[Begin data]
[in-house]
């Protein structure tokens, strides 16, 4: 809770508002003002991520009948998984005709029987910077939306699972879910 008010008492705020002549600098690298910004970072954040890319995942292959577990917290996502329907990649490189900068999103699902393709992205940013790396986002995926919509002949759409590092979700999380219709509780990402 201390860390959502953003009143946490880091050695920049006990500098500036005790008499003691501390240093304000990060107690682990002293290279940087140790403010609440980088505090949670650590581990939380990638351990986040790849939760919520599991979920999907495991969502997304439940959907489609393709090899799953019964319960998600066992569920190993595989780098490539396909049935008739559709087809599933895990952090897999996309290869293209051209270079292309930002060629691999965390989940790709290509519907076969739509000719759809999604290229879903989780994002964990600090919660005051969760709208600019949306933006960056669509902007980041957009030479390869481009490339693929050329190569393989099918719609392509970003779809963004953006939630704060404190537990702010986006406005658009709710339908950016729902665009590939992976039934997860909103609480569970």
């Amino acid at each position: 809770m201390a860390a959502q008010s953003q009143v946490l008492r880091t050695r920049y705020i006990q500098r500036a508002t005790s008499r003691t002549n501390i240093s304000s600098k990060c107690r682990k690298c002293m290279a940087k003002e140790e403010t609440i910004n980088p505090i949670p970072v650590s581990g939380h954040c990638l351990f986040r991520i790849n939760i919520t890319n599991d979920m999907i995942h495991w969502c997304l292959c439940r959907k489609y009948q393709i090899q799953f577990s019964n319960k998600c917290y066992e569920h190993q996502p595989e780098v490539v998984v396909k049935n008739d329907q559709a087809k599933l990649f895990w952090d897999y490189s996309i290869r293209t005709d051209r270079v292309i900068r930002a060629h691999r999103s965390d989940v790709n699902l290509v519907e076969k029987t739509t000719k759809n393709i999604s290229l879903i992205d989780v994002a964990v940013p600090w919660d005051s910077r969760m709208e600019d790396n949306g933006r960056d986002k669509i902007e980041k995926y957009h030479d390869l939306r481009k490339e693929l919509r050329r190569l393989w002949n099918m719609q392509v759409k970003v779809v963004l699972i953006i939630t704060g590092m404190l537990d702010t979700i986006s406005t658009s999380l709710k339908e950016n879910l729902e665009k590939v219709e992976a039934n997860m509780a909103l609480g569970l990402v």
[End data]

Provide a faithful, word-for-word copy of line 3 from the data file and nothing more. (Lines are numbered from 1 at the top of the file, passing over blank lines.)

């Amino acid at each position: 809770m201390a860390a959502q008010s953003q009143v946490l008492r880091t050695r920049y705020i006990q500098r500036a508002t005790s008499r003691t002549n501390i240093s304000s600098k990060c107690r682990k690298c002293m290279a940087k003002e140790e403010t609440i910004n980088p505090i949670p970072v650590s581990g939380h954040c990638l351990f986040r991520i790849n939760i919520t890319n599991d979920m999907i995942h495991w969502c997304l292959c439940r959907k489609y009948q393709i090899q799953f577990s019964n319960k998600c917290y066992e569920h190993q996502p595989e780098v490539v998984v396909k049935n008739d329907q559709a087809k599933l990649f895990w952090d897999y490189s996309i290869r293209t005709d051209r270079v292309i900068r930002a060629h691999r999103s965390d989940v790709n699902l290509v519907e076969k029987t739509t000719k759809n393709i999604s290229l879903i992205d989780v994002a964990v940013p600090w919660d005051s910077r969760m709208e600019d790396n949306g933006r960056d986002k669509i902007e980041k995926y957009h030479d390869l939306r481009k490339e693929l919509r050329r190569l393989w002949n099918m719609q392509v759409k970003v779809v963004l699972i953006i939630t704060g590092m404190l537990d702010t979700i986006s406005t658009s999380l709710k339908e950016n879910l729902e665009k590939v219709e992976a039934n997860m509780a909103l609480g569970l990402v």